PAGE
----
Labor Day Reflections: Lessons Learned During My First Job


This picture was taken 9 years ago. I feel like I was such a baby adult then. I was in between my first and second teaching jobs at this point. I had learned more in the previous year about teaching than my years in college. Lesson plans, grading, communicating with students, parents, and other staff members, and finding classroom management techniques that worked for me were all only a part of the journey. 
I was lucky enough to student teach then get a job in the same high school. My mentor was the most amazing Spanish teacher and taught me a lot about being a strong person and teacher, giving me a better foundation than many I know.

Education is a unique field in that many situations are discussed and content is mastered, but there are so many situations that cannot be predicted because of the human element. I thought I was prepared because I had gone to college, earned that degree, and student taught. Granted, my college career did prepare me for the content aspect, but dealing with a challenging administration and students was the most difficult part. 

People Management

I still remember the first time a student cursed at me. Her name was Cara and she was unhappy because I called her out on not focusing. She was a student who just wanted to get through school as fast as possible. I was trying to get her to stop talking and she said, "It's not my fault you're cranky and a b*%#@." I. Was. Speechless. 

Who and what prepares you for that? 

I sent her to the office immediately, but had a difficult time convincing her mother her behavior was inappropriate. It was my first lesson in dealing with parents not being on my side and the administration not really having my back as they didn't defend me, but sent the mother straight to me.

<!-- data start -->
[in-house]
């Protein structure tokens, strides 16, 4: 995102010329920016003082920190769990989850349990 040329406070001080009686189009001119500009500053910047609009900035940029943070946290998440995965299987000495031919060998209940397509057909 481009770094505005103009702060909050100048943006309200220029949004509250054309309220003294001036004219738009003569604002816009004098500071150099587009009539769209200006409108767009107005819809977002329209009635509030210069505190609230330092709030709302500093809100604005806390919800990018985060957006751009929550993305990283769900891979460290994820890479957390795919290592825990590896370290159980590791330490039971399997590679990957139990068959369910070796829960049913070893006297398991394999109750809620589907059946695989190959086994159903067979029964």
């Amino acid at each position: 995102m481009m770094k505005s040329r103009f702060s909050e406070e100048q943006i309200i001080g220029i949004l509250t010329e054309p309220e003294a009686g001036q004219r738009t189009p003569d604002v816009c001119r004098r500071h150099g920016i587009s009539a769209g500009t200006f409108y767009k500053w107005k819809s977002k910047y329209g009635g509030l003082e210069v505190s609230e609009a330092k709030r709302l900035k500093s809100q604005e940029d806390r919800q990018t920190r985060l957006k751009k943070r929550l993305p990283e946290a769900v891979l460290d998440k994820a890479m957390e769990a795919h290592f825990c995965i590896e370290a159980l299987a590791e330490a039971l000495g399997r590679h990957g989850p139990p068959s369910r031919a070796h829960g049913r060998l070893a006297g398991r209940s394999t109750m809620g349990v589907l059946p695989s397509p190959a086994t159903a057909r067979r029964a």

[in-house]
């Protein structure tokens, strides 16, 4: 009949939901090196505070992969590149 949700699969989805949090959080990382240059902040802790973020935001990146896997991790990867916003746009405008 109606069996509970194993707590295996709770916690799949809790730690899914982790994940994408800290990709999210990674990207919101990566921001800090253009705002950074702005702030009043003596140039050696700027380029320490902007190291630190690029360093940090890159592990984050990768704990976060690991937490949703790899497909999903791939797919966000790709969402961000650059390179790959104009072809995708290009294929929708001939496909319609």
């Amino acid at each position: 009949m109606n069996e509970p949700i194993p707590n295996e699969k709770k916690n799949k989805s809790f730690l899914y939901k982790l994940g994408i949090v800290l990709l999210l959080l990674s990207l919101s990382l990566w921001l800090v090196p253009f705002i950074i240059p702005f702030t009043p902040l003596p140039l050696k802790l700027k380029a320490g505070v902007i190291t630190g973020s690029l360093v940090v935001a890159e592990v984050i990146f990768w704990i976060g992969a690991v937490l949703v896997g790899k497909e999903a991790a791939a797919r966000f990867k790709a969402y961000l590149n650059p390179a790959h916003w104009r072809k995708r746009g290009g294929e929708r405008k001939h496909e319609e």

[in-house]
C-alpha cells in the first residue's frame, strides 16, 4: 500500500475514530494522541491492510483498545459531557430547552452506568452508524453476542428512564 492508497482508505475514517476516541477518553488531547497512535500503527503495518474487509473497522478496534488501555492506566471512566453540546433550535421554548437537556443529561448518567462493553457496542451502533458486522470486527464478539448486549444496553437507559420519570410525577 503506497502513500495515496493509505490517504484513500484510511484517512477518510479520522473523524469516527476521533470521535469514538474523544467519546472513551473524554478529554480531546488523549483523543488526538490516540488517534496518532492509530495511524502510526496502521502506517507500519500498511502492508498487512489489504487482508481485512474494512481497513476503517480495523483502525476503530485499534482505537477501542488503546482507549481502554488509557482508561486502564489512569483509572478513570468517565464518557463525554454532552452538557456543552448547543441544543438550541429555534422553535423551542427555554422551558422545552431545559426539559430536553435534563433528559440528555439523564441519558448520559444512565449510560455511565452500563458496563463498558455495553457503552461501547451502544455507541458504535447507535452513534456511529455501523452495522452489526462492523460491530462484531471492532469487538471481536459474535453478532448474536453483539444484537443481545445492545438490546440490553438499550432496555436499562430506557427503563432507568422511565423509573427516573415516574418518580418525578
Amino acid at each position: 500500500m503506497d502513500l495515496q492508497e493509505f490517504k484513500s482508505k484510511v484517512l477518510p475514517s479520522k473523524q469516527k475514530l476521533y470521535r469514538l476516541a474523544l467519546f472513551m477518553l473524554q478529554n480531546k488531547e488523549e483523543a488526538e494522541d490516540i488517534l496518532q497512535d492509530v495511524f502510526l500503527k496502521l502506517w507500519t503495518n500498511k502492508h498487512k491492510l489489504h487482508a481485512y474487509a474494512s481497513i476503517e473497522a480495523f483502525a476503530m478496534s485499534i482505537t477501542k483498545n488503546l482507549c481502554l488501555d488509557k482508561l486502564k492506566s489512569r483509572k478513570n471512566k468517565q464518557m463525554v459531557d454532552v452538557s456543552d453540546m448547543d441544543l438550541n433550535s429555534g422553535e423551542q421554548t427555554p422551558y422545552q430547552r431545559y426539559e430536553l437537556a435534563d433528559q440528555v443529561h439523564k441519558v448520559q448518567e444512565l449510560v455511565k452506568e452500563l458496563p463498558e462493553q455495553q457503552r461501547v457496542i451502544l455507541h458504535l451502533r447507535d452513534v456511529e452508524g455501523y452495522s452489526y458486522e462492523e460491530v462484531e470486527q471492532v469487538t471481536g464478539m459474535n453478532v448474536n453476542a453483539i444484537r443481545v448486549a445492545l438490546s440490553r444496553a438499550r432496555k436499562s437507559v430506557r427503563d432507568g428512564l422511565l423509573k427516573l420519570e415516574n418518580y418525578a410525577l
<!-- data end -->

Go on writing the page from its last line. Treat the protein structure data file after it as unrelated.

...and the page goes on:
Other situations like students throwing objects, flipping desks, or getting in my face also taught me a lot about how to be strong, but not stupid in escalated situations. 

I learned that I was going to have to always be prepared to defend my actions which meant being very careful how I handled certain situations. I also needed to be consistent with all classroom management techniques in order to be fair to all students (this is much more difficult than many think). 

Time Management

Teaching has turned into more and more paperwork, communicating with parents, and tracking all kinds of student information including grades, behavior, and modifications. 

It is not a 9-5 job and never will be. I learned how to be a more effective person with my time, in and out of school. 

Money Management

Teachers do not make much money and I had just purchased a house. I was learning how to manage my mortgage and other bills as an independent person in the world. This can be a hard lesson. I did purchase some items for my house and put them on a credit card. I quickly learned to only spend what I could pay off every month. Credit card debt can drown many and I believe it is because no one really teaches you how quickly it can spiral. Luckily, I have a pretty honest dad who helped me out. 

Of course, I could go on and on about everything teaching has taught me, but people, time, and money management are the ones that seem to be the most valuable to this day. 

What did you learn during your first job? What do you hope your own children learn? 




2 comments

  1. First of all, THANK YOU for being a teacher. I am always in awe of the hard work too many of us don't realize go into the profession.

    My first job was in retail and it taught me quite a few lessons I didn't like, especially how entitled some people feel, but thankfully I worked with some pretty incredible people.

    ReplyDelete
    Replies
    1. Thank you!

      Many of my friends who worked in retail as their first jobs always had lots of stories. I'm sure it prepared you for the best and worst!

      Delete

We love hearing from you! Thanks for leaving us some comment love! If you're a new follower, please leave your link, so we can follow you back!